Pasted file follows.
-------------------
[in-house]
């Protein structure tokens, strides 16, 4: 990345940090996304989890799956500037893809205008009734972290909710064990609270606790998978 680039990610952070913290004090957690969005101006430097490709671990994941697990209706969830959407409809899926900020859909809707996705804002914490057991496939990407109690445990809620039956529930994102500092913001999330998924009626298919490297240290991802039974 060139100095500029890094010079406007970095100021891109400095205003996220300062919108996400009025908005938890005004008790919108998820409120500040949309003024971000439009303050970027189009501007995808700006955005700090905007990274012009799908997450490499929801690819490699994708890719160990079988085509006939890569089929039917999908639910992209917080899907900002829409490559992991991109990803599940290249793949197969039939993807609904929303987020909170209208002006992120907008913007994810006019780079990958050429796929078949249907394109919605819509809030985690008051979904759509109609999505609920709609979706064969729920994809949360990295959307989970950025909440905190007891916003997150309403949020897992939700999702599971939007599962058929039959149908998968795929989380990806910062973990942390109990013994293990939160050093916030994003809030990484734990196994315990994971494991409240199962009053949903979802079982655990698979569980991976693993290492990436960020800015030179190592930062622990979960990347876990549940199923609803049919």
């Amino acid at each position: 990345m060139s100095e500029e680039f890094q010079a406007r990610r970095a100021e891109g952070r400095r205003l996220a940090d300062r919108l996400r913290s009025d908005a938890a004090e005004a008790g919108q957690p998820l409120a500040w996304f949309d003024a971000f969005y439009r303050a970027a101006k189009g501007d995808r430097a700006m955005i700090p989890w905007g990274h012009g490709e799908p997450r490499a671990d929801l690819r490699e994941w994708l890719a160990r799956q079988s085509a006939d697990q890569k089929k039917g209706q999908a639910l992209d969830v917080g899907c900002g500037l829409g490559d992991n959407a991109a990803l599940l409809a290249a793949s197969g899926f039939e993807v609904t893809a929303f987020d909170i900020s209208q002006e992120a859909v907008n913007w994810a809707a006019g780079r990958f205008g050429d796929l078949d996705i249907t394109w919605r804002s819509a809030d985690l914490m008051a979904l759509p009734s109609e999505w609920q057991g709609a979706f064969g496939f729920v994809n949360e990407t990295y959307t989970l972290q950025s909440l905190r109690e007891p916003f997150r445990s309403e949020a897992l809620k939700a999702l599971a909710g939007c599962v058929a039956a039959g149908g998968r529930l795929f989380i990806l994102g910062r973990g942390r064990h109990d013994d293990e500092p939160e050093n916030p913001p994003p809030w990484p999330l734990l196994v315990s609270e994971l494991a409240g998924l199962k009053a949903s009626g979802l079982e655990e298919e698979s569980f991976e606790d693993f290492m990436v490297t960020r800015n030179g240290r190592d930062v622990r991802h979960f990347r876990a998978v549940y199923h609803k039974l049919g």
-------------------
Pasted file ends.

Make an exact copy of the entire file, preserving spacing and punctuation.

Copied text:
[in-house]
């Protein structure tokens, strides 16, 4: 990345940090996304989890799956500037893809205008009734972290909710064990609270606790998978 680039990610952070913290004090957690969005101006430097490709671990994941697990209706969830959407409809899926900020859909809707996705804002914490057991496939990407109690445990809620039956529930994102500092913001999330998924009626298919490297240290991802039974 060139100095500029890094010079406007970095100021891109400095205003996220300062919108996400009025908005938890005004008790919108998820409120500040949309003024971000439009303050970027189009501007995808700006955005700090905007990274012009799908997450490499929801690819490699994708890719160990079988085509006939890569089929039917999908639910992209917080899907900002829409490559992991991109990803599940290249793949197969039939993807609904929303987020909170209208002006992120907008913007994810006019780079990958050429796929078949249907394109919605819509809030985690008051979904759509109609999505609920709609979706064969729920994809949360990295959307989970950025909440905190007891916003997150309403949020897992939700999702599971939007599962058929039959149908998968795929989380990806910062973990942390109990013994293990939160050093916030994003809030990484734990196994315990994971494991409240199962009053949903979802079982655990698979569980991976693993290492990436960020800015030179190592930062622990979960990347876990549940199923609803049919």
């Amino acid at each position: 990345m060139s100095e500029e680039f890094q010079a406007r990610r970095a100021e891109g952070r400095r205003l996220a940090d300062r919108l996400r913290s009025d908005a938890a004090e005004a008790g919108q957690p998820l409120a500040w996304f949309d003024a971000f969005y439009r303050a970027a101006k189009g501007d995808r430097a700006m955005i700090p989890w905007g990274h012009g490709e799908p997450r490499a671990d929801l690819r490699e994941w994708l890719a160990r799956q079988s085509a006939d697990q890569k089929k039917g209706q999908a639910l992209d969830v917080g899907c900002g500037l829409g490559d992991n959407a991109a990803l599940l409809a290249a793949s197969g899926f039939e993807v609904t893809a929303f987020d909170i900020s209208q002006e992120a859909v907008n913007w994810a809707a006019g780079r990958f205008g050429d796929l078949d996705i249907t394109w919605r804002s819509a809030d985690l914490m008051a979904l759509p009734s109609e999505w609920q057991g709609a979706f064969g496939f729920v994809n949360e990407t990295y959307t989970l972290q950025s909440l905190r109690e007891p916003f997150r445990s309403e949020a897992l809620k939700a999702l599971a909710g939007c599962v058929a039956a039959g149908g998968r529930l795929f989380i990806l994102g910062r973990g942390r064990h109990d013994d293990e500092p939160e050093n916030p913001p994003p809030w990484p999330l734990l196994v315990s609270e994971l494991a409240g998924l199962k009053a949903s009626g979802l079982e655990e298919e698979s569980f991976e606790d693993f290492m990436v490297t960020r800015n030179g240290r190592d930062v622990r991802h979960f990347r876990a998978v549940y199923h609803k039974l049919g």